Constructed Realities

When considering whether constructed realities in images are a "lie" I think context is important. As I have mentioned in this post, it is often believed that an image presented as news or photojournalism has an ethical responsibility to be truthful and therefore not constructed.  In this context the viewer will trust the image and the image maker to show reality. 

Take the work of Giovanni Troilo, who initially won the World press photo for his project "The Dark Heart of Europe" before being stripped of the award after it was found that he had fabricated parts of the project. It is interesting, however, on this occasion the fact that Troilo staged some of the images was dismissed as “The contest requires photojournalists do not stage pictures to show something that would otherwise have not taken place,” (Zhang, 2018).  

 Photo Giovanni Troilo from "The Dark Heart of Europe"

Photo Giovanni Troilo from "The Dark Heart of Europe"

Constructing Realities within photography could be compared to the written art form. Newspaper journalism would be perceived as being truthful where as a fictional novel would be given freedom to explore narratives and ideas regardless of how fantastical. In this regard I think readers of fiction are acclimatised to decipher whether a book is fictional or real life. By its very nature painting provides a disconnect to allow the viewer to think that they may not be seeing an exact replica of the scene the artist was working with. Photography is still seen through the eye of truth, unless we are forewarned.  

In my own practice I tend to shy away from constructing an image, other than deciding what to include within the scene, however my work for the photo agency does require a certain amount of construction similar to Trolio's work, creating a scene that could have happened organically. 

One area that interests me is the use of constructed narratives.  I am particularly interest in the work of David Alan Harvey.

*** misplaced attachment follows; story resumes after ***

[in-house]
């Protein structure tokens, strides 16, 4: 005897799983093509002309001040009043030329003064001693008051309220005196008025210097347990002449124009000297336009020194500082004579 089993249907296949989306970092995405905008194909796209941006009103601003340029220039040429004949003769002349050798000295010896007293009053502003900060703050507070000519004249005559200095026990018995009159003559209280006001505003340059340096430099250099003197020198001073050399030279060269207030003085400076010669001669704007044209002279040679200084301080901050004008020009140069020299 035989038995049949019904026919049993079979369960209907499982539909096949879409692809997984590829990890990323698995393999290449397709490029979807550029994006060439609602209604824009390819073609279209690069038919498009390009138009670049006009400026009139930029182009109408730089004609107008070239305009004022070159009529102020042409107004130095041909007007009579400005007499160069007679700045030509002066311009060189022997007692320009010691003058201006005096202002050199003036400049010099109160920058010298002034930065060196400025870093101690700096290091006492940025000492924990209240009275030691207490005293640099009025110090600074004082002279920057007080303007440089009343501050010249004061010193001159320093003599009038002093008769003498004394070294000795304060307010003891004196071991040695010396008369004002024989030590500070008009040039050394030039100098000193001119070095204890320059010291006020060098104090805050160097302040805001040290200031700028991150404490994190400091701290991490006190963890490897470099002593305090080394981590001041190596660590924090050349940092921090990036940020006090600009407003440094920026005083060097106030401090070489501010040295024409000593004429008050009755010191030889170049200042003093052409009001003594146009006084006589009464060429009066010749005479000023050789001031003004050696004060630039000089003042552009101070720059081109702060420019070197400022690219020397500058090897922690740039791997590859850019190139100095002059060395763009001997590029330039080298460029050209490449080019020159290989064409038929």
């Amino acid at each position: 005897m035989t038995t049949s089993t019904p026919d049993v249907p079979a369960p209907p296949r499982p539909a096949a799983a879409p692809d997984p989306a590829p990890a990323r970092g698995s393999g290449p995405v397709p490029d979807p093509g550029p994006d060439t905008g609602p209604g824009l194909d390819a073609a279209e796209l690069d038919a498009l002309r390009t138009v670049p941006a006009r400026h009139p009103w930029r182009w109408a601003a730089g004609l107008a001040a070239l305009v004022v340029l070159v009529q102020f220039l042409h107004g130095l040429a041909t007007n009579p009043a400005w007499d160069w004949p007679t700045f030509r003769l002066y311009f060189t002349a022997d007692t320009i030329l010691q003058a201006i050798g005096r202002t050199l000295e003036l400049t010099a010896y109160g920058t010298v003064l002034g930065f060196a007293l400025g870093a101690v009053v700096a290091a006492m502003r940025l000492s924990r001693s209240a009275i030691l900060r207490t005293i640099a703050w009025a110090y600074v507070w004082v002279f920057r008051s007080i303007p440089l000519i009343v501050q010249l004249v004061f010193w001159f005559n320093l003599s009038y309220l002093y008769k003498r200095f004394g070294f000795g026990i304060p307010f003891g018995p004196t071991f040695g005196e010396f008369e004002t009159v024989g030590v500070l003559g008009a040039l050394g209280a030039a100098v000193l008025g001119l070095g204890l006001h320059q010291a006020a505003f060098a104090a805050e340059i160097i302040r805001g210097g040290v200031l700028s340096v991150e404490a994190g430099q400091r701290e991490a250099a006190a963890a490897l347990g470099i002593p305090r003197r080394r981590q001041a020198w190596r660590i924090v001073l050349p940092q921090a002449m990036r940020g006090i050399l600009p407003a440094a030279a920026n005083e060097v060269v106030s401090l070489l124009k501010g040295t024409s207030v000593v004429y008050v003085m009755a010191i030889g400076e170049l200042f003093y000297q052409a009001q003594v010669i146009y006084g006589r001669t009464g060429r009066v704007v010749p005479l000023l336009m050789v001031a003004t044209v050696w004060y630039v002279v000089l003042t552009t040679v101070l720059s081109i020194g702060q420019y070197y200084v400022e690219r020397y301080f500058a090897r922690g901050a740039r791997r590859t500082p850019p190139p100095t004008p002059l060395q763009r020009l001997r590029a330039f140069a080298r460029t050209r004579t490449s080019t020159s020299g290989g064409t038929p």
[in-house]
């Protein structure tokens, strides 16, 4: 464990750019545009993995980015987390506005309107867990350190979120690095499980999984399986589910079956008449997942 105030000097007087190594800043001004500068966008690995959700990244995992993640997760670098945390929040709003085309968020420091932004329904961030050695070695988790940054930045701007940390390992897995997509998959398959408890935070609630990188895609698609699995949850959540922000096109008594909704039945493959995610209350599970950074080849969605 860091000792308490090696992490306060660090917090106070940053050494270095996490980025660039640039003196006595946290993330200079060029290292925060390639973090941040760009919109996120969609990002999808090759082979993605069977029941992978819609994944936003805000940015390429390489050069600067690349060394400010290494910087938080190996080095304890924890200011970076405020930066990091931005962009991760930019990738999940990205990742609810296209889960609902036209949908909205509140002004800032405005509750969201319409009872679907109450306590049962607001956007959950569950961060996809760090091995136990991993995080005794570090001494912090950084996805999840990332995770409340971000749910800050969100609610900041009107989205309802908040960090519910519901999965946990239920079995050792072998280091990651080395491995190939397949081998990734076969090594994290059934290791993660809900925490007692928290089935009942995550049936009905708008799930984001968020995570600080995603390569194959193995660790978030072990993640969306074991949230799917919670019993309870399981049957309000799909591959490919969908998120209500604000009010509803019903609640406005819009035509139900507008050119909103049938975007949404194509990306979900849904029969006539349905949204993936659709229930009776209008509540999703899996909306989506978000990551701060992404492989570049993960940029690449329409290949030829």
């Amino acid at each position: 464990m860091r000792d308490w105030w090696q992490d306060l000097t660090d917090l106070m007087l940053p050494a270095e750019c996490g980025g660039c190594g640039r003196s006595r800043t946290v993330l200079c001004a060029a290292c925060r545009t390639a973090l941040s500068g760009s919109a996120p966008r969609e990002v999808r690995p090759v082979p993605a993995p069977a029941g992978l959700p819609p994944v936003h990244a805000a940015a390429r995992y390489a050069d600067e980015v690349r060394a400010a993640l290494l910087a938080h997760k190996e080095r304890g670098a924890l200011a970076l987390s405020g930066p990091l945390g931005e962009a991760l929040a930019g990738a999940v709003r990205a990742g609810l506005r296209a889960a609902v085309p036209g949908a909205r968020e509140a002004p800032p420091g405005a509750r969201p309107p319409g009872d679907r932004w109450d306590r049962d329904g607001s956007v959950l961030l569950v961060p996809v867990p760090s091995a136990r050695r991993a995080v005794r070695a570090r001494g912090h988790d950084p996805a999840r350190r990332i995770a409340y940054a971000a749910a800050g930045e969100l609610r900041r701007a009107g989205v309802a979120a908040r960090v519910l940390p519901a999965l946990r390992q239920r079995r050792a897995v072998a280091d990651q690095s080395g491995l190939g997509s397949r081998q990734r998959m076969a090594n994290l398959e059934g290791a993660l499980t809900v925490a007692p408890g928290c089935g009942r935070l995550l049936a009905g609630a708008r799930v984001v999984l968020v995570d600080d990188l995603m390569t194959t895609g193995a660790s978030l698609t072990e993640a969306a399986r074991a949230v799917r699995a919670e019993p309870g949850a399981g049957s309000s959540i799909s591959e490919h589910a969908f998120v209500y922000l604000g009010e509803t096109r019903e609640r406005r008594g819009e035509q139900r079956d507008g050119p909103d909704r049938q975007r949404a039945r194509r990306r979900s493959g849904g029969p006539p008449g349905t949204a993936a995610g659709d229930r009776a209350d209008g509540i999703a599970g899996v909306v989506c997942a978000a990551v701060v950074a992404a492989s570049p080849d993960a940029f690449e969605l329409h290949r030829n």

Photo by David Alan Harvey from "Based on a True Story" (https://www.davidalanharvey.com/basedonatruestory/

Photo by David Alan Harvey from "Based on a True Story" (https://www.davidalanharvey.com/basedonatruestory/

Harvey's work has come from photojournalism and documentary, but he has now started to create fictional bodies of work. This is something I am interested to explore through my work. Although his images are staged, or at least created with the use of a central "Actor", they resemble documentary images, but are in some way controlled and set up.  The narrative of the project is also Fictional. I find it interesting that if one looked at the project without knowing it was a work of fiction would it become confusing. Does knowing that it is a work of fiction mean that it is read and thus, experienced, differently. This is something I am looking to research through the MA.

 

References

References

Harvey, D. (2018). (based on a true story). [online] David Alan Harvey. Available at: https://www.davidalanharvey.com/basedonatruestory/ [Accessed 28 Feb. 2018].

Zhang, M. (2018). World Press Photo Strips Giovanni Troilo of His First Prize Win for Misrepresenting Photo. [online] PetaPixel. Available at: https://petapixel.com/2015/03/04/world-press-photo-strips-giovanni-troilo-of-his-first-prize-win-for-misrepresenting-photo/ [Accessed 28 Feb. 2018].